Seasonal Affective Disorder: How to staying happy and healthy during winter months
It has long been recognized that some people develop symptoms of depression during the fall and winter months compared to other seasons. This condition, known as Seasonal Affective Disorder (SAD), is characterized by feelings of depression, loneliness, social isolation, fatigue, excessive sleepiness and weight gain. It affects three million persons in the U.S. and can occur at any age. Even in Arizona, where sunshine is abundant, residents can be affected by this disorder.
With winter upon us, learning how to be happy often involves incorporating healthy habits and minor alterations to our daily routines, which can be the turning point between experiencing feelings of hopelessness and achieving a sense of happiness. Depending on the severity of symptoms, there are various treatment programs available to help. Some of these treatments are simple and affordable, requiring no medications, while others are more comprehensive, involving medications and regular sessions with a psychologist or psychiatrist.
Treatments for Mild to Moderate SAD
Practice Good Sleep Habits. Good sleep hygiene is key when preventing SAD. Going to sleep and waking at roughly the same time of day helps your body maintain its natural rhythms. Avoiding stimulants, such as caffeine and nicotine, for several hours before bedtime can aid in falling asleep quickly. Limiting sources of blue light, such as computer and TV screens, for at least two hours before bedtime can also be beneficial. Although it’s tempting to think that the sedative effects of alcohol would be helpful in falling asleep, decreasing blood alcohol levels during the night disturb the natural cycles of sleep and lead to less restful sleep for the body.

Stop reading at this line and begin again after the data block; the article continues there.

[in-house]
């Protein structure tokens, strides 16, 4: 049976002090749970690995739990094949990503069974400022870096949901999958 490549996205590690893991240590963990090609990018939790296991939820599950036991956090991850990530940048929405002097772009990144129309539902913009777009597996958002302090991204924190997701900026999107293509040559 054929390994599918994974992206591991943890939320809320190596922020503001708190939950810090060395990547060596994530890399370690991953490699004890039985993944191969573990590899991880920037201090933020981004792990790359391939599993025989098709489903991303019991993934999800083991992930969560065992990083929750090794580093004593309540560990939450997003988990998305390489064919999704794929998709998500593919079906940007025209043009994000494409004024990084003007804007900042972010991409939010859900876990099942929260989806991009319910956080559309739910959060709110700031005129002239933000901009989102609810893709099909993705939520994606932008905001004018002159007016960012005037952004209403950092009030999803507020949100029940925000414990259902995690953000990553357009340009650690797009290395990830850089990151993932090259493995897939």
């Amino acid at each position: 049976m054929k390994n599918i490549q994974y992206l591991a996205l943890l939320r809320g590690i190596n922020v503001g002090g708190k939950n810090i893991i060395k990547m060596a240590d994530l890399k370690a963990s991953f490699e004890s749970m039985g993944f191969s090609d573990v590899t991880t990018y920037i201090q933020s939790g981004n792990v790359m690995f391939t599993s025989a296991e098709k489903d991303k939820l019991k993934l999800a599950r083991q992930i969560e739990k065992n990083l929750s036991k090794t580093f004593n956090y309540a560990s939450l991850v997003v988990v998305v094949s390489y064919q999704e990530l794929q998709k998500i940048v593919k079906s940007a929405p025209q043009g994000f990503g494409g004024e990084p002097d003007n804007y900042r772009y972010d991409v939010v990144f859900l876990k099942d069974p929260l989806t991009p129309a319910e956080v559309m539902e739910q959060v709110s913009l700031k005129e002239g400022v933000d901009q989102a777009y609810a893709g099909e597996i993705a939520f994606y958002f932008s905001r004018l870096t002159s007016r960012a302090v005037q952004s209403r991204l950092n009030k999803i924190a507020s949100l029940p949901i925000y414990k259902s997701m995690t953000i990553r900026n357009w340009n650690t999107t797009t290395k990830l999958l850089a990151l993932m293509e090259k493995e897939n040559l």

Stay Active. Taking outdoor walks in the winter can be helpful even when it’s overcast or dreary outside. Regular aerobic exercise, any type of cardiovascular conditioning, is also helpful for this condition and overall health.
Maintain Good Indoor Lighting. Ensuring adequate brightness of indoor lighting helps to maintain a positive mood in persons susceptible to Seasonal Affective Disorder.
Try Light Therapy. Light therapy takes two forms, dawn simulation and intensive light therapy, which can be highly effective in preventing and treating SAD.
• The dawn simulation involves the use of a low-level (250 lux) light that is timed to come on a half-hour before planned wakeup time. The eye can sense even such low levels of light through closed eyelids while a person is still asleep and will mimic the onset of dawn, triggering the body to begin its natural wakeup cycle.
• Intensive light therapy uses a high-intensity fluorescent light (10,000 lux) for a variable time period (at least a half-hour) soon after awakening. Commercial light therapy boxes are available and anyone contemplating their use should follow instructions and precautions carefully.
Treatments for Moderate to Severe Seasonal Affective Disorder
In many cases, the use of antidepressant medication can help people maintain a positive mental outlook and improve their daily function. The role of the neurotransmitter serotonin has been a promising area of research in SAD and the use of serotonin-enhancing medications has been advocated as a treatment of this condition. Medication treatment and monitoring of benefits and potential side effects should be made after careful evaluation and discussion with one’s medical practitioner.
For those in whom all the previously mentioned treatments have been unsuccessful, psychotherapy is often recommended. Discussing your symptoms with a medical practitioner who can provide more information or recommend a psychotherapist could help you successfully treat seasonal depression.
Lane Tassin, M.D., is the chief medical officer for FastMed FastMed Urgent Care owns and operates 109 clinics in North Carolina, Arizona and Texas, providing a broad range of acute/episodic and preventive healthcare services 365 days per year. FastMed also provides workers’ comp services at all of its clinics, and family and sports medicine services at select locations. FastMed has successfully treated more than 5.3 million patients since the opening of its first clinic in 2005, and is the largest urgent care operator to be awarded the Joint Commission Gold Seal of Approval® for accreditation in healthcare quality and safety in ambulatory healthcare. For more information about locations, services, hours of operation, insurance and prices, visit www.FastMed.com.